117
117

PROPERTY OF A GENTLEMAN

Gustave Caillebotte
FALAISE EN NORMANDIE
Estimate
800,0001,200,000
JUMP TO LOT
117

PROPERTY OF A GENTLEMAN

Gustave Caillebotte
FALAISE EN NORMANDIE
Estimate
800,0001,200,000
JUMP TO LOT

Details & Cataloguing

Impressionist & Modern Art Day Sale

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New York

Gustave Caillebotte
1848 - 1894
FALAISE EN NORMANDIE
Stamped g. Caillebotte. (lower left)
Oil on canvas
32 by 25 5/8  in.
81.2 by 65.2 cm
Painted circa 1880-81. 
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The authenticity of this work has been confirmed by the Comité Caillebotte.

Provenance

Estate of the artist
Private Collection, France (by descent from the above)
Acquired from the above

Exhibited

Lausanne, Fondation de l'Hermitage, Caillebotte au coeur de l'impressionisme, 2005, no. 51, illustrated in color in the catalogue
Bremen, Kunsthalle Bremen; Copenhagen, Ordrupgaard & Madrid, Museo Nacional Thyssen-Bornemisza, Gustave Caillebotte, 2008-09, no. 31, illustrated in color in the catalogue (with incorrect dimensions)

Literature

Marie Berhaut, La Vie et l’oeuvre de Gustave Caillebotte, Paris, 1951, no. 115, illustrated n.p.
Marie Berhaut, Caillebotte, Sa vie et son oeuvre: Catalogue raisonné des peintures et pastels, Paris, 1978, no. 163, illustrated p. 137 (titled Falaise à Villiers-sur-mer and with incorrect dimensions)
Marie Berhaut, Gustave Caillebotte: Catalogue raisonné des peintures et pastels, Paris, 1994, no. 177, illustrated p. 142 (with incorrect dimensions)

Catalogue Note

Falaise en Normandie is one of Caillebotte's earliest views of Normandy, an area he first visited in June 1880 and returned to every summer in subsequent years. A keen sailor, he participated in the regattas along the Channel and painted coastal views and holiday villas at Villers-sur-Mer, Trouville and Honfleur. Easily reached by train from Paris, Trouville had become a fashionable summer retreat for the French aristocracy by the late nineteenth century. Normandy's landscapes are almost synonymous with Impressionism's early years. By choosing this location for his subject matter, Caillebotte followed in the footsteps of Boudin, who painted there in the 1860s and 1870s. In his own work, however, Caillebotte turned away from the fashionably dressed visitors that dominated Boudin’s compositions and, like his contemporary Monet, focused on the landscape of the region.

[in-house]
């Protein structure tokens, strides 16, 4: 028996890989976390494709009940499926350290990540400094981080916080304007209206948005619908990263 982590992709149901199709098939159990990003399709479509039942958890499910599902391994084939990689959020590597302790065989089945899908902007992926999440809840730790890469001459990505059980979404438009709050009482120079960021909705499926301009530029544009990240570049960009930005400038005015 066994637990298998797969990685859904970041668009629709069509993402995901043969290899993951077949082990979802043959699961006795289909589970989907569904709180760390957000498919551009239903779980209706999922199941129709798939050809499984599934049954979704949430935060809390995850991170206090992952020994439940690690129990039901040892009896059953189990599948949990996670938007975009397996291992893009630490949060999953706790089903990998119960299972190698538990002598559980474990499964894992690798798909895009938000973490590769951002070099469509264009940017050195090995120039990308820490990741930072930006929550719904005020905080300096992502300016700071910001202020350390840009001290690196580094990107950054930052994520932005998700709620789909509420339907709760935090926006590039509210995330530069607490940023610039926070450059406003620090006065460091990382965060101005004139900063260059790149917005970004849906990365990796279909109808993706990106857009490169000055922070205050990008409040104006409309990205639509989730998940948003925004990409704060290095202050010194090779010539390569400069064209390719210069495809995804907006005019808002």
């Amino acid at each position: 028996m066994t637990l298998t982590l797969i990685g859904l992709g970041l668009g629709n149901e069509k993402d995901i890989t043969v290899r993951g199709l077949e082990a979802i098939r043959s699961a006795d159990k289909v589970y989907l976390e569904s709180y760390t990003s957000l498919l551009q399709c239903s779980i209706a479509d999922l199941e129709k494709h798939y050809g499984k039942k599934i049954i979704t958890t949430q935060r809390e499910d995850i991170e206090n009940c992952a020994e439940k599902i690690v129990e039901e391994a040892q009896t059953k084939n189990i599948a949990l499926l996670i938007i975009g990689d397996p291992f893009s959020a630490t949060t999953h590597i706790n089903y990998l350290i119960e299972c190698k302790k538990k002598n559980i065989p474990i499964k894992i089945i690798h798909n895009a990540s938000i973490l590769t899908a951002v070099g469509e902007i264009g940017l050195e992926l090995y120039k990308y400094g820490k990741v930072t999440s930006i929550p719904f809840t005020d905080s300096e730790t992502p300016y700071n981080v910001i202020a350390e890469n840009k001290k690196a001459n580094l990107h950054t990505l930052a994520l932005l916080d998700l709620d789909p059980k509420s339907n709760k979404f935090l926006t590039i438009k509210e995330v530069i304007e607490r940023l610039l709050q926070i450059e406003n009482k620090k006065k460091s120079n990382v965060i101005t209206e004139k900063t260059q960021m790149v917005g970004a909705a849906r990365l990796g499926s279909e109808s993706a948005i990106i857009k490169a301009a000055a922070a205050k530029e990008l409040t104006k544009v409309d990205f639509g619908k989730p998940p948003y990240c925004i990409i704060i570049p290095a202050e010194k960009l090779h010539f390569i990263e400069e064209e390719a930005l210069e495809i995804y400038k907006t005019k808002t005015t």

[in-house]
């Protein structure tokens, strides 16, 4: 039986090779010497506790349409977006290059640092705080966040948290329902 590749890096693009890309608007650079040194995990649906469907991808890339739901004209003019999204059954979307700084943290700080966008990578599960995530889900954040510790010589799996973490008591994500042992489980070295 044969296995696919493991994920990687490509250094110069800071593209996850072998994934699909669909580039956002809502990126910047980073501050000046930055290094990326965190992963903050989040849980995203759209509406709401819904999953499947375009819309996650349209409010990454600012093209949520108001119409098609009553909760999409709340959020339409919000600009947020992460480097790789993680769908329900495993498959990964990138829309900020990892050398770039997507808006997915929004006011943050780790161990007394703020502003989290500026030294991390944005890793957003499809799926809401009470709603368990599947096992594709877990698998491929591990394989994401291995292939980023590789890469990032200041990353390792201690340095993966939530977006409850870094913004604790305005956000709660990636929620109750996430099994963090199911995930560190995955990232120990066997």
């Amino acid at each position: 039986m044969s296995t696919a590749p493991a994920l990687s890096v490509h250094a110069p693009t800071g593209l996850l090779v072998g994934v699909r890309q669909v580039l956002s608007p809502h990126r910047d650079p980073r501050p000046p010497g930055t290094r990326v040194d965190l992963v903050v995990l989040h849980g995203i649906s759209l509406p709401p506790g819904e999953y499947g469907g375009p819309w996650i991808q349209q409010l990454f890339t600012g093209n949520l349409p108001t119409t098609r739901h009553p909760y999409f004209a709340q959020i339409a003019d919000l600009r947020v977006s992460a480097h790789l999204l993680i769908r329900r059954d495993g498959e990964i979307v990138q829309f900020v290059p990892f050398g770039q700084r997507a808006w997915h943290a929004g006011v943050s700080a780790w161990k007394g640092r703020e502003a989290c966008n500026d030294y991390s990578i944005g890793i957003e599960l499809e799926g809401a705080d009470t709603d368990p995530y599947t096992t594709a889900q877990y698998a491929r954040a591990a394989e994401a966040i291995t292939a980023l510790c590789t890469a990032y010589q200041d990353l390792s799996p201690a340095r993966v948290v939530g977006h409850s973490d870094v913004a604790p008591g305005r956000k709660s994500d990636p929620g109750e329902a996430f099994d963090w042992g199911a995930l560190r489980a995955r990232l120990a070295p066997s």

The colorful landscapes Caillebotte painted at this time resemble, in their spirit, the canvases Monet was painting at nearby Étretat and Pourville (see fig. 2). These paintings mark a shift in the artist's creative output, which perhaps coincided with the rift among the Impressionists when Caillebotte criticized Degas for not showing the paintings he had promised, and for allowing new recruits to show work Caillebotte felt was inferior. The crisp compositions he had painted in Paris are replaced by loose, nature-based landscapes. In the present work the animated brushwork highlighting the movement of the waterfall jetting from the cliff, in addition to the clearly fleeting weather conditions, manifest a truly Impressionist vision. 

Impressionist & Modern Art Day Sale

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New York